OVEN-READY TURKEY, ANYONE? We are all Brexiteers now: the last Remainers left the country before coronavirus closed the airports, muttering that “it’s somehow our fault that the government we didn’t vote for hasn’t secured the deal we don’t want.
At least I realise now that the dish the Prime Minister had in mind when he boasted about Britain’s “oven-ready Brexit deal” with Europe was always going to be a turkey! A fib most fowl, if you ask me.
Now we’re arguing over whether a Scotch egg is a snack substantial enough to permit pubs (should they ever reopen) to serve alcohol to wash it down. Reminds me of the night my late and much-missed mate The Byreman promised me dinner at the Red Lion and, not for the first or last time, I fell for it.
“Three portions of your finest Northumberland tapas, barman,” commanded the doyen of the dairy world as a whetted appetite played havoc with my imagination.
Huh! I might have known. Smart-aleck Paul the Pint Puller smirked as he laid down a packet of crisps, some pork scratchings and a jar of pickled eggs – a meal almost as barren as a Glasgow Salad (a bag of chips with two pickled onions on top, if you’re not from northern parts). Anyway, talking of food. . .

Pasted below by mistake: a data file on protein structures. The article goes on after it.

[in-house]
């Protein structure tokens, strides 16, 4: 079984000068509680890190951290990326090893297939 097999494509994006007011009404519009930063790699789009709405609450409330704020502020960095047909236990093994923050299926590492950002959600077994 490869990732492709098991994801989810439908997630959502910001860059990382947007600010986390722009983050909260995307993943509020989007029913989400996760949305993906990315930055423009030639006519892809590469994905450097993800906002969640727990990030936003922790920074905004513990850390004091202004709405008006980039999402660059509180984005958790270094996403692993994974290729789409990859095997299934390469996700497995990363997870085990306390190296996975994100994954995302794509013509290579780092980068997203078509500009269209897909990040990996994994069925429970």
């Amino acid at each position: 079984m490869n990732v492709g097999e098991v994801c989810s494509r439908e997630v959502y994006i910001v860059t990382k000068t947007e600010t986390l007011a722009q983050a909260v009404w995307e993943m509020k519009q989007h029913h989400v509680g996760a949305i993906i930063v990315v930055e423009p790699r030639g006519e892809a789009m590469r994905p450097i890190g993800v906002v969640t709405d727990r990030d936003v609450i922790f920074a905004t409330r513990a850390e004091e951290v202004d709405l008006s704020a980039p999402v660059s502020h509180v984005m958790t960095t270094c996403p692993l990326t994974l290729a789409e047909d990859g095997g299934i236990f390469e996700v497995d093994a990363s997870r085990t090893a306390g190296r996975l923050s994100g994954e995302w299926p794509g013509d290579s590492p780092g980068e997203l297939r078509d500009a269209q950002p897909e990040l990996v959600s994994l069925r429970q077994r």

BORIS’S LATEST COVID COMMAND having reduced our planned Christmas lunch to a shielded elderly twosome without friends or family, Mrs Claus and I have abandoned our planned filet de boef in favour of a takeaway turkey dinner in the style of Wiltshire Farm Foods.
We have ditched hours of preparation – peeling four kinds of veg, disguising sprouts as something edible and painting the ceramic hob gravy-brown – in favour of the kind of meal the Deacon’s Wife has christened “a bung-it”: in other words, a ready meal which one ‘bungs’ in the oven to warm while one waits.
But this is a bit posher and I’ll warrant a mite tastier than the Wiltshire lot offers. Our Festive Takeaway for Two with all the trimmings arrived on Christmas Eve, ordered from the kitchen of the Red Lion and cooked by our personal chef, Iain the Landlord.
All we need do is set the table, pop open the bubbly and settle back to several helpings of heaven. To complete the picture of our post-pensioners’ lunch, I shall then retire to the recliner, wrap myself in tartan rug and furry slippers and pretend to snooze (to dodge the washing-up) until Her Majesty pops up on the screen to rouse me from my reverie.